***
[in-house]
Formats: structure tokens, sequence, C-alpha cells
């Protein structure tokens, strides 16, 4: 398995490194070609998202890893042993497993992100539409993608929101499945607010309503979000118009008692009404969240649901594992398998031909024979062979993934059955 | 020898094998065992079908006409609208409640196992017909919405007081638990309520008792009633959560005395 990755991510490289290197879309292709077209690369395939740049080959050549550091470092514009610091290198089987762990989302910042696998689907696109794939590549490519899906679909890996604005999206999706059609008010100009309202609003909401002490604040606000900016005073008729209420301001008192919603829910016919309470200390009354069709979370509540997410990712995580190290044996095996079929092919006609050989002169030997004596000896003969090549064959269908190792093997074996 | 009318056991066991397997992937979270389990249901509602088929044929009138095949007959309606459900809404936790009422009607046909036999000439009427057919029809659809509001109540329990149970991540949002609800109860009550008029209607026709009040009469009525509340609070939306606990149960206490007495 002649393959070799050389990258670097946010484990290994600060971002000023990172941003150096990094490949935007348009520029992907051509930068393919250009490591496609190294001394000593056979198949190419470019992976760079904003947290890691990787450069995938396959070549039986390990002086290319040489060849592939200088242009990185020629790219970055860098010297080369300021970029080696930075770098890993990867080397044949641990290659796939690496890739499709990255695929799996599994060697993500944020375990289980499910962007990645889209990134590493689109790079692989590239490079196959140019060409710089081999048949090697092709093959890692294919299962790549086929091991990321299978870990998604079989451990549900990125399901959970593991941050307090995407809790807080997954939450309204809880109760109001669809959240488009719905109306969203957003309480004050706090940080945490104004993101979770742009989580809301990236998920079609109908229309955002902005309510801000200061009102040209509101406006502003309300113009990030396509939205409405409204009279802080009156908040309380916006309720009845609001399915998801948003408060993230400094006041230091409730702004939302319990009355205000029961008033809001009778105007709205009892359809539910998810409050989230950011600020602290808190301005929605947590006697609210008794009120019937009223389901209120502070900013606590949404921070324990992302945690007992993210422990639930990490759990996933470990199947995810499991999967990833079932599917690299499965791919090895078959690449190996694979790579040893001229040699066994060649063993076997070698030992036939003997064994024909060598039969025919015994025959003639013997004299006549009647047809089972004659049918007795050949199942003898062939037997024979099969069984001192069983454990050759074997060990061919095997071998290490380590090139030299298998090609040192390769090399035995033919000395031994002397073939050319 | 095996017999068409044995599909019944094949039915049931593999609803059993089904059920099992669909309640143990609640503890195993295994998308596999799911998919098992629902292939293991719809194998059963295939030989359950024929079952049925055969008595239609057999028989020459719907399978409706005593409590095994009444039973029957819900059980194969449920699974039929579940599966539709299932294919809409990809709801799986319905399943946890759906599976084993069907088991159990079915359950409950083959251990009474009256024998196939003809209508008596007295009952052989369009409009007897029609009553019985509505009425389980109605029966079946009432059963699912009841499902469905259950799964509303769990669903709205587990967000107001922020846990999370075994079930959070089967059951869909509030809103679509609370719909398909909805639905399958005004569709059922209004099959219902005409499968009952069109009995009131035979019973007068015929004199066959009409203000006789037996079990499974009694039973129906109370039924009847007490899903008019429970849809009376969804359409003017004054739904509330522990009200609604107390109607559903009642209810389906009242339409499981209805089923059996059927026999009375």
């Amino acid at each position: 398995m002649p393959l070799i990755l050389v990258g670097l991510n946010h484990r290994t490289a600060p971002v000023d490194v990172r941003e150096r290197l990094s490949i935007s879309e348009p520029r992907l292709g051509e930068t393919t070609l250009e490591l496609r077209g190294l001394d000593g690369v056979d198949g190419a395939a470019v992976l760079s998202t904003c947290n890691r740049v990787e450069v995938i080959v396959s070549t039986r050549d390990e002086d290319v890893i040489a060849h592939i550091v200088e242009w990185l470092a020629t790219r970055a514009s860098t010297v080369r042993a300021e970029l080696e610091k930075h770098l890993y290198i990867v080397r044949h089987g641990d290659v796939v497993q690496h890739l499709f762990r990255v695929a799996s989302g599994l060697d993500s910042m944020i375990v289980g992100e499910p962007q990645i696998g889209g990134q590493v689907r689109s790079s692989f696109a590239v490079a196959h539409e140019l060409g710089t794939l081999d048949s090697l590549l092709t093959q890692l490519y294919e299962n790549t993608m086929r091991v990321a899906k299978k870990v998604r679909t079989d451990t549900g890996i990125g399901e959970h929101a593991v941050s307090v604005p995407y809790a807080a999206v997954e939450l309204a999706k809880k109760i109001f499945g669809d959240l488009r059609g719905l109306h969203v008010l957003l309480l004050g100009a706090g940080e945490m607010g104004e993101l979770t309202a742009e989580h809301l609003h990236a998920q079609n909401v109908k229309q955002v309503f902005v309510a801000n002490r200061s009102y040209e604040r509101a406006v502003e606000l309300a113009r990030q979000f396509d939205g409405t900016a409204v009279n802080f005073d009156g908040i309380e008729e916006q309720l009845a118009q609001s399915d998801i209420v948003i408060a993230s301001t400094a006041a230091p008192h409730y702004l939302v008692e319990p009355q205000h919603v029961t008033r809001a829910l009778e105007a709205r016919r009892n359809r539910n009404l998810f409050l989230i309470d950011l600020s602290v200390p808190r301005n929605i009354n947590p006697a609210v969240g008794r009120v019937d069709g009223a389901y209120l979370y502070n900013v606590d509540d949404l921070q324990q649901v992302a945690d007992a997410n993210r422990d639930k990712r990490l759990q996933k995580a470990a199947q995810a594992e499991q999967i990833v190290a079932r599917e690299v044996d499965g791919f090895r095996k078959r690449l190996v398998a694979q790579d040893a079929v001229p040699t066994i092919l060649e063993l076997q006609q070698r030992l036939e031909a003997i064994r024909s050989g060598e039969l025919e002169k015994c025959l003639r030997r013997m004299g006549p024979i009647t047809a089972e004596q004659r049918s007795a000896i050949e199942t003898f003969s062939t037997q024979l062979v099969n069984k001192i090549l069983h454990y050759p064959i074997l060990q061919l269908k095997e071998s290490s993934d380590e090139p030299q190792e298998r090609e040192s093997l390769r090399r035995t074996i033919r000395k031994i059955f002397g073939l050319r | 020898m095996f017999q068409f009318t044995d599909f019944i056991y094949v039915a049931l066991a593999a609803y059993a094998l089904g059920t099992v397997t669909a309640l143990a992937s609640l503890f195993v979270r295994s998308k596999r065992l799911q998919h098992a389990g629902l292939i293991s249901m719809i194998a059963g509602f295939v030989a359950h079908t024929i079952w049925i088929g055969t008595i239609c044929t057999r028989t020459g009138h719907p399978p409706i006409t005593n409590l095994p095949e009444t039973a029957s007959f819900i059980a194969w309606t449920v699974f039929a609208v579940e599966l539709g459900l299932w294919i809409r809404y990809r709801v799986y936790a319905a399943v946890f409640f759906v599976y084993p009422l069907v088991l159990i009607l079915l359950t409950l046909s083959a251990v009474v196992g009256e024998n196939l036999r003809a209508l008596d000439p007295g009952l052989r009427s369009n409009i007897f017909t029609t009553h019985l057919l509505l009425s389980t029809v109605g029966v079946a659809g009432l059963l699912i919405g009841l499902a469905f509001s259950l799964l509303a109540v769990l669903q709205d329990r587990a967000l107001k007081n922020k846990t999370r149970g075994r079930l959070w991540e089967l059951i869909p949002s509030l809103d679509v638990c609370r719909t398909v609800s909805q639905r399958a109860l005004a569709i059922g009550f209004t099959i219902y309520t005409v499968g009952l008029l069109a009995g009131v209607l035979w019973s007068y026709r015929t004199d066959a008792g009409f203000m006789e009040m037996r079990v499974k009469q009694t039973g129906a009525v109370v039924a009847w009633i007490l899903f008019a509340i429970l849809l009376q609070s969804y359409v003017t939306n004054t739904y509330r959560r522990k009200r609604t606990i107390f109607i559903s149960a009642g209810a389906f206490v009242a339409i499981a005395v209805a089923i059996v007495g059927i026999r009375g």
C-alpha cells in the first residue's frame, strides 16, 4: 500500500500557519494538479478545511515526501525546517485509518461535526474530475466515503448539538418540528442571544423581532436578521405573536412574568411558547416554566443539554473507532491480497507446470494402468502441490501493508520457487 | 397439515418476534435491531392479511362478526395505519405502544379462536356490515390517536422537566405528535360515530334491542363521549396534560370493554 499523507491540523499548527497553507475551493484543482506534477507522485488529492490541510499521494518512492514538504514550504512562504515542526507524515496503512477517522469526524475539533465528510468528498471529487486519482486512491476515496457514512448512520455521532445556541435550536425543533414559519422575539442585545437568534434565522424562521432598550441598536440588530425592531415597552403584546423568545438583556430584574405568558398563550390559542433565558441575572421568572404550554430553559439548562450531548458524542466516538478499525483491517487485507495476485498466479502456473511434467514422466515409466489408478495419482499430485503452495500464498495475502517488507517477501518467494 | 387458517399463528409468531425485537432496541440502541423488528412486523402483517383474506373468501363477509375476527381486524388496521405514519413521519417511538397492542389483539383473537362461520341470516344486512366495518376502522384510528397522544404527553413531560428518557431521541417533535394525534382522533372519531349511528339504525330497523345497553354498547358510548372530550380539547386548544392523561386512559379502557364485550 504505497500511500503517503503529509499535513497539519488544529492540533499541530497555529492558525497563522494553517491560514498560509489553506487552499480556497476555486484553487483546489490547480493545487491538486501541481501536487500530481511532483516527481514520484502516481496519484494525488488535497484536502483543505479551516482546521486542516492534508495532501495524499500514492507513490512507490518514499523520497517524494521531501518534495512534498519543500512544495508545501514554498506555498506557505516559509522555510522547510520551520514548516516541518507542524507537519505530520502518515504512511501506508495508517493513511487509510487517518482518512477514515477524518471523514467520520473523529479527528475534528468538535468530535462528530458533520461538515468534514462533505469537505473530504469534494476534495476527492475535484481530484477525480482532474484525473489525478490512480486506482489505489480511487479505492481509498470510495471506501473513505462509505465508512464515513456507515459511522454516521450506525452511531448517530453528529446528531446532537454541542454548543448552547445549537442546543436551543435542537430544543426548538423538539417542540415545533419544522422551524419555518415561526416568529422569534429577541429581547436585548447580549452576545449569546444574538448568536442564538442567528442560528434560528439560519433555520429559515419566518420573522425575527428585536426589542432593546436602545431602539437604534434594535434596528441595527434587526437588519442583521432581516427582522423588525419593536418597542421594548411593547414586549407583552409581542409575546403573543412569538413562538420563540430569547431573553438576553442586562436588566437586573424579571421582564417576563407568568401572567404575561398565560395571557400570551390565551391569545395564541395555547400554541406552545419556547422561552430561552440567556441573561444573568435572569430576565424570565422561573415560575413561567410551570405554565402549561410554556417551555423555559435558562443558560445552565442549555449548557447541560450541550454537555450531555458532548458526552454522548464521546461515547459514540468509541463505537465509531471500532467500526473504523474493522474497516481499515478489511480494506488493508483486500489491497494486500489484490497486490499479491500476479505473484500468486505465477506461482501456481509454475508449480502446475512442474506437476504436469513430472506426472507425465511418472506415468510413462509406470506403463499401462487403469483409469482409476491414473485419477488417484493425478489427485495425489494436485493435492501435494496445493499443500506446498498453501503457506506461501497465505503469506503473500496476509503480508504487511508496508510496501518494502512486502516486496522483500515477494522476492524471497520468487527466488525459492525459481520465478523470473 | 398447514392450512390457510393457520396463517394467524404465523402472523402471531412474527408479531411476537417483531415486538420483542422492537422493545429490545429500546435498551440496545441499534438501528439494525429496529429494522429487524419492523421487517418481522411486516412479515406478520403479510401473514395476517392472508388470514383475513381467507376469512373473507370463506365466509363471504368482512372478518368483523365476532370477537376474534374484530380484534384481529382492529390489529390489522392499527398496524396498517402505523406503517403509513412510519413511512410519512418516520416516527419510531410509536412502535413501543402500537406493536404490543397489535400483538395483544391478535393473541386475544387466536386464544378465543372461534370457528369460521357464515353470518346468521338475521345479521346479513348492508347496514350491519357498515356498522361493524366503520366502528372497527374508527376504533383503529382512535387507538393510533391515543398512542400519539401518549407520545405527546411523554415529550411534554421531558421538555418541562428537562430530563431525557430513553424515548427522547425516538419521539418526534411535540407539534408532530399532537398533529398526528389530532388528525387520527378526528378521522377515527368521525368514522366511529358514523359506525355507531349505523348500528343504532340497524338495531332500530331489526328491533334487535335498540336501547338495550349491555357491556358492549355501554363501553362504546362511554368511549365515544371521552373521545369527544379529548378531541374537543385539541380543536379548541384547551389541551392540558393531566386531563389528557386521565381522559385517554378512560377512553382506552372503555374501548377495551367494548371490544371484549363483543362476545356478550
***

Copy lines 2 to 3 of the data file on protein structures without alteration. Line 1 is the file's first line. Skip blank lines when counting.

Formats: structure tokens, sequence, C-alpha cells
């Protein structure tokens, strides 16, 4: 398995490194070609998202890893042993497993992100539409993608929101499945607010309503979000118009008692009404969240649901594992398998031909024979062979993934059955 | 020898094998065992079908006409609208409640196992017909919405007081638990309520008792009633959560005395 990755991510490289290197879309292709077209690369395939740049080959050549550091470092514009610091290198089987762990989302910042696998689907696109794939590549490519899906679909890996604005999206999706059609008010100009309202609003909401002490604040606000900016005073008729209420301001008192919603829910016919309470200390009354069709979370509540997410990712995580190290044996095996079929092919006609050989002169030997004596000896003969090549064959269908190792093997074996 | 009318056991066991397997992937979270389990249901509602088929044929009138095949007959309606459900809404936790009422009607046909036999000439009427057919029809659809509001109540329990149970991540949002609800109860009550008029209607026709009040009469009525509340609070939306606990149960206490007495 002649393959070799050389990258670097946010484990290994600060971002000023990172941003150096990094490949935007348009520029992907051509930068393919250009490591496609190294001394000593056979198949190419470019992976760079904003947290890691990787450069995938396959070549039986390990002086290319040489060849592939200088242009990185020629790219970055860098010297080369300021970029080696930075770098890993990867080397044949641990290659796939690496890739499709990255695929799996599994060697993500944020375990289980499910962007990645889209990134590493689109790079692989590239490079196959140019060409710089081999048949090697092709093959890692294919299962790549086929091991990321299978870990998604079989451990549900990125399901959970593991941050307090995407809790807080997954939450309204809880109760109001669809959240488009719905109306969203957003309480004050706090940080945490104004993101979770742009989580809301990236998920079609109908229309955002902005309510801000200061009102040209509101406006502003309300113009990030396509939205409405409204009279802080009156908040309380916006309720009845609001399915998801948003408060993230400094006041230091409730702004939302319990009355205000029961008033809001009778105007709205009892359809539910998810409050989230950011600020602290808190301005929605947590006697609210008794009120019937009223389901209120502070900013606590949404921070324990992302945690007992993210422990639930990490759990996933470990199947995810499991999967990833079932599917690299499965791919090895078959690449190996694979790579040893001229040699066994060649063993076997070698030992036939003997064994024909060598039969025919015994025959003639013997004299006549009647047809089972004659049918007795050949199942003898062939037997024979099969069984001192069983454990050759074997060990061919095997071998290490380590090139030299298998090609040192390769090399035995033919000395031994002397073939050319 | 095996017999068409044995599909019944094949039915049931593999609803059993089904059920099992669909309640143990609640503890195993295994998308596999799911998919098992629902292939293991719809194998059963295939030989359950024929079952049925055969008595239609057999028989020459719907399978409706005593409590095994009444039973029957819900059980194969449920699974039929579940599966539709299932294919809409990809709801799986319905399943946890759906599976084993069907088991159990079915359950409950083959251990009474009256024998196939003809209508008596007295009952052989369009409009007897029609009553019985509505009425389980109605029966079946009432059963699912009841499902469905259950799964509303769990669903709205587990967000107001922020846990999370075994079930959070089967059951869909509030809103679509609370719909398909909805639905399958005004569709059922209004099959219902005409499968009952069109009995009131035979019973007068015929004199066959009409203000006789037996079990499974009694039973129906109370039924009847007490899903008019429970849809009376969804359409003017004054739904509330522990009200609604107390109607559903009642209810389906009242339409499981209805089923059996059927026999009375």